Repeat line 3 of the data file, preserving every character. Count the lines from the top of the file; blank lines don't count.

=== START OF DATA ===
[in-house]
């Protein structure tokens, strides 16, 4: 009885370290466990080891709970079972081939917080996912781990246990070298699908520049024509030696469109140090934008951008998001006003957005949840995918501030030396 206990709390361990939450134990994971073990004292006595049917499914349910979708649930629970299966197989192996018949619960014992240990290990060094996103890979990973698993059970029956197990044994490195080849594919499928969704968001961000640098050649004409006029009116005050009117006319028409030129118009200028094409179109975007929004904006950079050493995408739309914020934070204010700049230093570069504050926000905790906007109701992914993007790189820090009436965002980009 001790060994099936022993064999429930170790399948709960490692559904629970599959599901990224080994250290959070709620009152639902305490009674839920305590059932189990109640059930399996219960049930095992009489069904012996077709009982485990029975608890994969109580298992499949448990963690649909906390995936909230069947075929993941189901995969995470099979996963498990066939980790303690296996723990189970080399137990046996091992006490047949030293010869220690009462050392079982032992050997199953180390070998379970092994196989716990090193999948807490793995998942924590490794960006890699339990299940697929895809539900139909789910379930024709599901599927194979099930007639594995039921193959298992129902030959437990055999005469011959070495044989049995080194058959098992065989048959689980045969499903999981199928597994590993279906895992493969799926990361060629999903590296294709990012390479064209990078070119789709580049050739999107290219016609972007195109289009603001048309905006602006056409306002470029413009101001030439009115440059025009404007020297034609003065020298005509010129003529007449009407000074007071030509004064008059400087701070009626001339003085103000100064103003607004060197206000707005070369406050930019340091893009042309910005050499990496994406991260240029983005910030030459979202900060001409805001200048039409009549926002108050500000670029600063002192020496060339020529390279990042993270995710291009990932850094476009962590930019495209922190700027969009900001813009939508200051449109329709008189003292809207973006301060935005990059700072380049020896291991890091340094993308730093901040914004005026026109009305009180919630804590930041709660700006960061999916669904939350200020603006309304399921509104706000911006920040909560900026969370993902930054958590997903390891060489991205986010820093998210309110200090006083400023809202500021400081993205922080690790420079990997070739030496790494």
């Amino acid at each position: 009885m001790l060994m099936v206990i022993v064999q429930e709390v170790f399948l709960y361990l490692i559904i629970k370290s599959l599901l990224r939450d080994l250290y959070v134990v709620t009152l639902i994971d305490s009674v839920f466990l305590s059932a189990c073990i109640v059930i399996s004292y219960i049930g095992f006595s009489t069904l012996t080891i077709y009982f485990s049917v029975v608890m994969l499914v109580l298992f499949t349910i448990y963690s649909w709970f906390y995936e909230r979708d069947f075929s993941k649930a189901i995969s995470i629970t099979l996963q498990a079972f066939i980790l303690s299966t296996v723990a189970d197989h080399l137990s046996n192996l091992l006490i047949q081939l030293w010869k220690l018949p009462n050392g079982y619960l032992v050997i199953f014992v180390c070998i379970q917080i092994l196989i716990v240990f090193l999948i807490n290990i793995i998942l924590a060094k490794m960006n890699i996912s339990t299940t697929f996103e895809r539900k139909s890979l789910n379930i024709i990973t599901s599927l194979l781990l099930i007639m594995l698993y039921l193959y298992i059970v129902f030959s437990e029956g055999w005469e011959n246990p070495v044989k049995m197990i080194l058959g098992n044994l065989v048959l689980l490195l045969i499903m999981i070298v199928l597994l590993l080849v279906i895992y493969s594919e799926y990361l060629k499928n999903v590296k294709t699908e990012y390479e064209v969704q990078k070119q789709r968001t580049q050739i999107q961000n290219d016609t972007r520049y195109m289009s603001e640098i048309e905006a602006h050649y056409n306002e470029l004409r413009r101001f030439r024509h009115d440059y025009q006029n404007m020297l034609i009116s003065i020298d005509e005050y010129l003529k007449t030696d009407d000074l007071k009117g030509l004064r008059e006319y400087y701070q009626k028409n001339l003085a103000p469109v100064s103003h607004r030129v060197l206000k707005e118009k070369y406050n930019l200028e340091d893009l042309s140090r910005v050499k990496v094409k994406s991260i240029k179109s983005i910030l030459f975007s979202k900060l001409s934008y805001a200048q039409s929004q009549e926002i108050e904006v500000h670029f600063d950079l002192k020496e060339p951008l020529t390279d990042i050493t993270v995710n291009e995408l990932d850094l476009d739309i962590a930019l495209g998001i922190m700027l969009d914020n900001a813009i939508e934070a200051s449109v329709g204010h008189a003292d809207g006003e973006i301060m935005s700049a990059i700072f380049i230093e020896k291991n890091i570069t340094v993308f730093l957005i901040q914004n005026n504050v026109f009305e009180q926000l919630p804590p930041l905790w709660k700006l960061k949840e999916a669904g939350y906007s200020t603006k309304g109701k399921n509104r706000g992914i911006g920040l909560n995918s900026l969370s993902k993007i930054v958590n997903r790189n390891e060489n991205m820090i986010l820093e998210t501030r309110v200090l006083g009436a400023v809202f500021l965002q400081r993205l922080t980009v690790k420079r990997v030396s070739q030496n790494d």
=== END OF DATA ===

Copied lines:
């Amino acid at each position: 009885m001790l060994m099936v206990i022993v064999q429930e709390v170790f399948l709960y361990l490692i559904i629970k370290s599959l599901l990224r939450d080994l250290y959070v134990v709620t009152l639902i994971d305490s009674v839920f466990l305590s059932a189990c073990i109640v059930i399996s004292y219960i049930g095992f006595s009489t069904l012996t080891i077709y009982f485990s049917v029975v608890m994969l499914v109580l298992f499949t349910i448990y963690s649909w709970f906390y995936e909230r979708d069947f075929s993941k649930a189901i995969s995470i629970t099979l996963q498990a079972f066939i980790l303690s299966t296996v723990a189970d197989h080399l137990s046996n192996l091992l006490i047949q081939l030293w010869k220690l018949p009462n050392g079982y619960l032992v050997i199953f014992v180390c070998i379970q917080i092994l196989i716990v240990f090193l999948i807490n290990i793995i998942l924590a060094k490794m960006n890699i996912s339990t299940t697929f996103e895809r539900k139909s890979l789910n379930i024709i990973t599901s599927l194979l781990l099930i007639m594995l698993y039921l193959y298992i059970v129902f030959s437990e029956g055999w005469e011959n246990p070495v044989k049995m197990i080194l058959g098992n044994l065989v048959l689980l490195l045969i499903m999981i070298v199928l597994l590993l080849v279906i895992y493969s594919e799926y990361l060629k499928n999903v590296k294709t699908e990012y390479e064209v969704q990078k070119q789709r968001t580049q050739i999107q961000n290219d016609t972007r520049y195109m289009s603001e640098i048309e905006a602006h050649y056409n306002e470029l004409r413009r101001f030439r024509h009115d440059y025009q006029n404007m020297l034609i009116s003065i020298d005509e005050y010129l003529k007449t030696d009407d000074l007071k009117g030509l004064r008059e006319y400087y701070q009626k028409n001339l003085a103000p469109v100064s103003h607004r030129v060197l206000k707005e118009k070369y406050n930019l200028e340091d893009l042309s140090r910005v050499k990496v094409k994406s991260i240029k179109s983005i910030l030459f975007s979202k900060l001409s934008y805001a200048q039409s929004q009549e926002i108050e904006v500000h670029f600063d950079l002192k020496e060339p951008l020529t390279d990042i050493t993270v995710n291009e995408l990932d850094l476009d739309i962590a930019l495209g998001i922190m700027l969009d914020n900001a813009i939508e934070a200051s449109v329709g204010h008189a003292d809207g006003e973006i301060m935005s700049a990059i700072f380049i230093e020896k291991n890091i570069t340094v993308f730093l957005i901040q914004n005026n504050v026109f009305e009180q926000l919630p804590p930041l905790w709660k700006l960061k949840e999916a669904g939350y906007s200020t603006k309304g109701k399921n509104r706000g992914i911006g920040l909560n995918s900026l969370s993902k993007i930054v958590n997903r790189n390891e060489n991205m820090i986010l820093e998210t501030r309110v200090l006083g009436a400023v809202f500021l965002q400081r993205l922080t980009v690790k420079r990997v030396s070739q030496n790494d």